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When coding in Python, I found that defining a list of strings without separating the strings with a comma is not a syntax error. When running this code:

x = ['a', 'b', 'c'] # this is the proper one
y = ['a' 'b' 'c'] # commas missing!
print(x) # results in ['a', 'b', 'c']
print(y) # results in ['abc']

However, if I run this code, Python complains about it.

a = 'a'
b = 'b'
c = 'c'
z = [a b c] # SyntaxError: invalid syntax. Perhaps you forgot a comma?

Instead of reporting an error, Python simply assumes that the three non-comma-separated strings should be combined into the same string. What are the reasons for this? Is it common for people to write lists of strings without comma separators and intend for them to be the same string?

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    $\begingroup$ Relevant StackOverflow question $\endgroup$
    – lyxal
    Commented Aug 6, 2023 at 4:06
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    $\begingroup$ I provided input to the original ANSI X3J11 committee in the early 1980s, objecting to "a" "b" being treated like "a" + "b" rather than as a syntax error, as it would lead to undetectable typos and bugs. ¶ Over the years since then I've encountered more than a few instances of arrays of strings, one per line, being reordered leaving the string from the last line (no comma at the end) somewhere in the middle and silently concatenated to the following element. It's very difficult to notice (until things break weeks, months, or years later). I don't know why Python copied such a bad idea. $\endgroup$ Commented Aug 6, 2023 at 12:56
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    $\begingroup$ "Is it common for people to write lists of strings without comma separators and intend for them to be the same string?" Probably not lists, but individual strings, yes. And the syntax can't really have a different meaning just because it's in a list literal. $\endgroup$
    – kaya3
    Commented Aug 6, 2023 at 14:10
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    $\begingroup$ I’m voting to close this question because questions about programming in specific languages is more appropriate for Stack Overflow. $\endgroup$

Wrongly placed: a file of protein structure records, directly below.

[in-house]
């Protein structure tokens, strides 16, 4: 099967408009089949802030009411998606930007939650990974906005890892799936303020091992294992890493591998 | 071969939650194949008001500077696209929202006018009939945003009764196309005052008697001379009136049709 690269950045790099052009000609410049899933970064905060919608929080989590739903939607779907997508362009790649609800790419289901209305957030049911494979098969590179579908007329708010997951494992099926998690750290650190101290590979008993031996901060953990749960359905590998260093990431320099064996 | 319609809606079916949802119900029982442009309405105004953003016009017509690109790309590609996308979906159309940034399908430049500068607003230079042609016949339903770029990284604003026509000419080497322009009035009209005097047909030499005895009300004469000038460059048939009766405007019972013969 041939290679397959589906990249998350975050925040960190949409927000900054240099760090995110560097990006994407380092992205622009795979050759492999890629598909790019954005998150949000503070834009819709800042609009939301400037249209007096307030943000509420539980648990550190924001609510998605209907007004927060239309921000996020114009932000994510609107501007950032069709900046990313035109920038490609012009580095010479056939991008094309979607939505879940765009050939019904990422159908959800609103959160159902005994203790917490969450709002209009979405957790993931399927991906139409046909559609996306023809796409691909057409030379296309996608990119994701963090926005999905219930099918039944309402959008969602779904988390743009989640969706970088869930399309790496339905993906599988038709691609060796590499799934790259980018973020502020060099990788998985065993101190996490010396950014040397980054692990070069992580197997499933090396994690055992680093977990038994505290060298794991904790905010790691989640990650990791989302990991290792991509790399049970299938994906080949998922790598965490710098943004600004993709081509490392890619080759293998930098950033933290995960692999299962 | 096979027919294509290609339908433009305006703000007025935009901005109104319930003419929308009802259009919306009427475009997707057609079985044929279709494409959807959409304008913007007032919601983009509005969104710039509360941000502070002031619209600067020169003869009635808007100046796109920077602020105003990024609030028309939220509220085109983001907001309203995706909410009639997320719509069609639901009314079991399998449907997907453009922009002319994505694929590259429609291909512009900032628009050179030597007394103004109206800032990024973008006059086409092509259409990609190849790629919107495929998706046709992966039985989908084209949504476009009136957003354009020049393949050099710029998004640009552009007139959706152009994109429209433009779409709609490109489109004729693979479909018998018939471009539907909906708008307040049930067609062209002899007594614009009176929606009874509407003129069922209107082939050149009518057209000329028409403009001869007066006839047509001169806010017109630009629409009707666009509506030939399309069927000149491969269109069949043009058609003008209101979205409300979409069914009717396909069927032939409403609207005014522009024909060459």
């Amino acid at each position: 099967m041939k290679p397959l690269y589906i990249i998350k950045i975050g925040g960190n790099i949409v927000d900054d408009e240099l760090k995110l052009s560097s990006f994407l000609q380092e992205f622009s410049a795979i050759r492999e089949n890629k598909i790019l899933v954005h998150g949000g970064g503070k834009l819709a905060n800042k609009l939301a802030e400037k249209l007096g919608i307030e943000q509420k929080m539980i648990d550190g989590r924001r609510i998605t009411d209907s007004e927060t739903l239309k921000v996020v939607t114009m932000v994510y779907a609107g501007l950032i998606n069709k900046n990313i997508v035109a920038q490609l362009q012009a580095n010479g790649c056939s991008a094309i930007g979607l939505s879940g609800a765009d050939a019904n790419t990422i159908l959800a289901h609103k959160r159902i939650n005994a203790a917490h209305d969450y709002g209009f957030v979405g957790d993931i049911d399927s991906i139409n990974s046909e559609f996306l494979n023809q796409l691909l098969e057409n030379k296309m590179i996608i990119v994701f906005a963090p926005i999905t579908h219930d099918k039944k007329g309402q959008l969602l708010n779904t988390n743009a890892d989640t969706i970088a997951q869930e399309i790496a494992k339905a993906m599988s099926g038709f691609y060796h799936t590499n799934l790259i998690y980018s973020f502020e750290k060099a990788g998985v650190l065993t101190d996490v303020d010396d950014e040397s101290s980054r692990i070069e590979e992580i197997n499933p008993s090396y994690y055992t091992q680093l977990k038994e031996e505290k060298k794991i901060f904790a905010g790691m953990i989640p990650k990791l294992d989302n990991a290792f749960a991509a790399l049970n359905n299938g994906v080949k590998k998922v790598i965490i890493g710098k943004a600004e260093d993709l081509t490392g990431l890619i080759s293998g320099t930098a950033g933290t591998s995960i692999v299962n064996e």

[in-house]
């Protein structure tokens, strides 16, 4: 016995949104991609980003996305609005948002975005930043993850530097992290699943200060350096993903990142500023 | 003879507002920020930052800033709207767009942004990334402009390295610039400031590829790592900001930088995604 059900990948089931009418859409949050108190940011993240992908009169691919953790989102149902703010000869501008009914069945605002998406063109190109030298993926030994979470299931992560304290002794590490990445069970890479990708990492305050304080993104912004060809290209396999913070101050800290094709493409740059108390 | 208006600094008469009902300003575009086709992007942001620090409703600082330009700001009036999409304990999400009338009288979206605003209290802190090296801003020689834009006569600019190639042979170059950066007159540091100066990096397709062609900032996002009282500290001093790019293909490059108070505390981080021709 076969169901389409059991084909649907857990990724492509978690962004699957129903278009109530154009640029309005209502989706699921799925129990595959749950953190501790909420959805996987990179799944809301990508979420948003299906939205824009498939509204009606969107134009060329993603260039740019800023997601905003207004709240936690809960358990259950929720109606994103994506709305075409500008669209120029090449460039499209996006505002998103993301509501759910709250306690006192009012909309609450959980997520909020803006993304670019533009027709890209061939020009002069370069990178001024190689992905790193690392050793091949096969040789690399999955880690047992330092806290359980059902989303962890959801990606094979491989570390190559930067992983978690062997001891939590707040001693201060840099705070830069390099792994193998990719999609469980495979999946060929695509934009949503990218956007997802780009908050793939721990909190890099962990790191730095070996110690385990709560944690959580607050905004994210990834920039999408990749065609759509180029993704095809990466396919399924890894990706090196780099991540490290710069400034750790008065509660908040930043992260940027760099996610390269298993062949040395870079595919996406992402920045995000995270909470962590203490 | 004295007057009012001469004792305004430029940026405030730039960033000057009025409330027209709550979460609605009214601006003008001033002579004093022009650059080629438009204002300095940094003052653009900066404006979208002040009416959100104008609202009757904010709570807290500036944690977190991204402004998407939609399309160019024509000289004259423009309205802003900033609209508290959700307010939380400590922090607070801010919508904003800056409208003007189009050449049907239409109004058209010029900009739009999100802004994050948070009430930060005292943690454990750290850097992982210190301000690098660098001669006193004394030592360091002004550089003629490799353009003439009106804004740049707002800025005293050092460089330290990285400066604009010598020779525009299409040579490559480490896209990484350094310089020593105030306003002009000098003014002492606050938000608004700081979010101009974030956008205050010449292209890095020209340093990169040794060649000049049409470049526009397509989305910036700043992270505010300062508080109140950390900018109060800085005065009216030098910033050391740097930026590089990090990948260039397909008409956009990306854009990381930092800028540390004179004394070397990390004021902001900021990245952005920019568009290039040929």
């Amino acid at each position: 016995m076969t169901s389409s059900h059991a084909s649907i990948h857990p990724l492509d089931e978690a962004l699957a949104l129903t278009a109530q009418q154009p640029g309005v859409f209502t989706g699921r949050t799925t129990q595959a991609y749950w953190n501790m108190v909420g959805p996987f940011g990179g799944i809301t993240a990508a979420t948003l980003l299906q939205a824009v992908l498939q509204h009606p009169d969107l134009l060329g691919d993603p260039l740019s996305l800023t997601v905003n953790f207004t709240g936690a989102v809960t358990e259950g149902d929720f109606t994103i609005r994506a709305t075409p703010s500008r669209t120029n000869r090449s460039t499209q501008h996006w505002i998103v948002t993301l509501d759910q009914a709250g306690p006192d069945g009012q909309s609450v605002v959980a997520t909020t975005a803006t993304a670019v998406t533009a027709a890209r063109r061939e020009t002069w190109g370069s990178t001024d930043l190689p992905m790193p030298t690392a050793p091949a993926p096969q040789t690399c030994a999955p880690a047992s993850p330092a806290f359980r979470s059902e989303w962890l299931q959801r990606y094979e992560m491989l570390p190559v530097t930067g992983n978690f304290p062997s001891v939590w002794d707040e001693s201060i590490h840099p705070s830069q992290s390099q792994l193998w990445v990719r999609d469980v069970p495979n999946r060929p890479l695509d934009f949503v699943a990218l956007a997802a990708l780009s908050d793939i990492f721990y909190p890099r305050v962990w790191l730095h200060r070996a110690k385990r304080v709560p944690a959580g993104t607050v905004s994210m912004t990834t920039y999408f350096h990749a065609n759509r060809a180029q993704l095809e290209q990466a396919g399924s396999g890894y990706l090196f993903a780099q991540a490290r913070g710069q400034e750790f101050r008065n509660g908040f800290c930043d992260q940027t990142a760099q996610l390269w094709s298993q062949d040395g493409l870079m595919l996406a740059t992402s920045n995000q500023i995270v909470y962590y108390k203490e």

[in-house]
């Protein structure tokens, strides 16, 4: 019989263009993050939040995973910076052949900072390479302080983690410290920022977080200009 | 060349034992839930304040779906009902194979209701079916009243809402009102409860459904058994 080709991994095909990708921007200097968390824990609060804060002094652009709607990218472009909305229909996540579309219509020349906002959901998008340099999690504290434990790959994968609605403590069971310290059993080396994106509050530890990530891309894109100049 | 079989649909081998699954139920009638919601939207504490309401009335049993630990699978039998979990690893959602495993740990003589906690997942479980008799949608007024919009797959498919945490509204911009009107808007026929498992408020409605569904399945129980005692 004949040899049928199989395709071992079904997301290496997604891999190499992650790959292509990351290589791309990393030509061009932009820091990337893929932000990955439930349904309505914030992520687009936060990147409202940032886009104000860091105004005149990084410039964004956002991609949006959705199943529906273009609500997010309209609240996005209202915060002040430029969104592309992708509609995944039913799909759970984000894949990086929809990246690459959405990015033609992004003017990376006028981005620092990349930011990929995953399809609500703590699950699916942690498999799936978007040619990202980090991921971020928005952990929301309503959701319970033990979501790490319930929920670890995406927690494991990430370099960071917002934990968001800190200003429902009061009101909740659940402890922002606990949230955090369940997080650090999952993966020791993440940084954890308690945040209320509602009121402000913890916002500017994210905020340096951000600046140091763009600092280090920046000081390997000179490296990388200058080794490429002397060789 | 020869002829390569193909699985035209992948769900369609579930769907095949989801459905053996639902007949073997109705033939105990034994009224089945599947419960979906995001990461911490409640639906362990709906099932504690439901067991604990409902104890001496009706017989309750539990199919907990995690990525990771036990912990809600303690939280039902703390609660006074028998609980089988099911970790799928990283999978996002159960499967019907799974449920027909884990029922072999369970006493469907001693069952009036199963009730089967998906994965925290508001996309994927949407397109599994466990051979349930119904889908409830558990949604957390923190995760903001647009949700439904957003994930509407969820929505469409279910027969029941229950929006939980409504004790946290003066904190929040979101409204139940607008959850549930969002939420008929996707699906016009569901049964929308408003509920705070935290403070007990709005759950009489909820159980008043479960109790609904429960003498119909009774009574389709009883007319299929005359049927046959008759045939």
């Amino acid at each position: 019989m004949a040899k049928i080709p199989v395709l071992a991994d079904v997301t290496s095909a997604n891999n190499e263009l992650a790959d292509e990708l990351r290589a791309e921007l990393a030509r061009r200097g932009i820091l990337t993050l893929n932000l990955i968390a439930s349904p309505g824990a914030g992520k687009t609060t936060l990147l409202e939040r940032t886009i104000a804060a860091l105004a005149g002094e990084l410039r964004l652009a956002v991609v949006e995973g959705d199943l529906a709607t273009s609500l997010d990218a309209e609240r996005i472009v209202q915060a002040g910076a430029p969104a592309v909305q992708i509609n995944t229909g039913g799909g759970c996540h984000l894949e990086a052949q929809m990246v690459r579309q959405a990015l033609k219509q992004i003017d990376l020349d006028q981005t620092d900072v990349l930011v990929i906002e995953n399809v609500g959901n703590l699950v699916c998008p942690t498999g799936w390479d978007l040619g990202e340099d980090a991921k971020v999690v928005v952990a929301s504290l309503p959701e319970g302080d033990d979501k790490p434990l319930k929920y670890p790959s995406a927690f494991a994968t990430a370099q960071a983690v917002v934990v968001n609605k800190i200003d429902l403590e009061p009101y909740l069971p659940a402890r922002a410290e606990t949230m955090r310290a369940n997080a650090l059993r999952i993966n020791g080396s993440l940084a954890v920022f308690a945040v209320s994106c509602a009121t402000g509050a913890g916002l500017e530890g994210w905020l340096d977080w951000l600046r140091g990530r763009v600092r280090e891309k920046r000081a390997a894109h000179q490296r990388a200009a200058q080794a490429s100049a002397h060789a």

– Barmar
    Commented Aug 7, 2023 at 20:06
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    $\begingroup$ @Barmar This question isn't about programming in Python, it's about a decision made by the designers of Python. Questions about the design or implementation of specific languages are on-topic here, and we have several other questions also tagged python. $\endgroup$
    – kaya3
    Commented Aug 7, 2023 at 20:52

1 Answer 1

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The reason the first example does not error is because Python will automatically concatenate adjacent string literals. This happens inside and outside of lists.

As mentioned in the Python documentation, this:

can be used to reduce the number of backslashes needed, to split long strings conveniently across long lines, or even to add comments to parts of strings[.]

This feature was once considered for removal, however, "[t]here wasn’t enough support in favor, the feature to be removed isn’t all that harmful, and there are some use cases that would become harder."

As to why implicit string concatenation exists:

Many Python parsing rules are intentionally compatible with C. This is a useful default, but Special Cases need to be justified based on their utility in Python. ...

In C, implicit concatenation is the only way to join strings without using a (run-time) function call to store into a variable.

source

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    $\begingroup$ C needs this feature so that concatenation can be done in macro expansions or with macros that expand into string literals. That need doesn't exist in Python, so this really does seem like an unnecessary compatibility. $\endgroup$
    – Barmar
    Commented Aug 7, 2023 at 20:09

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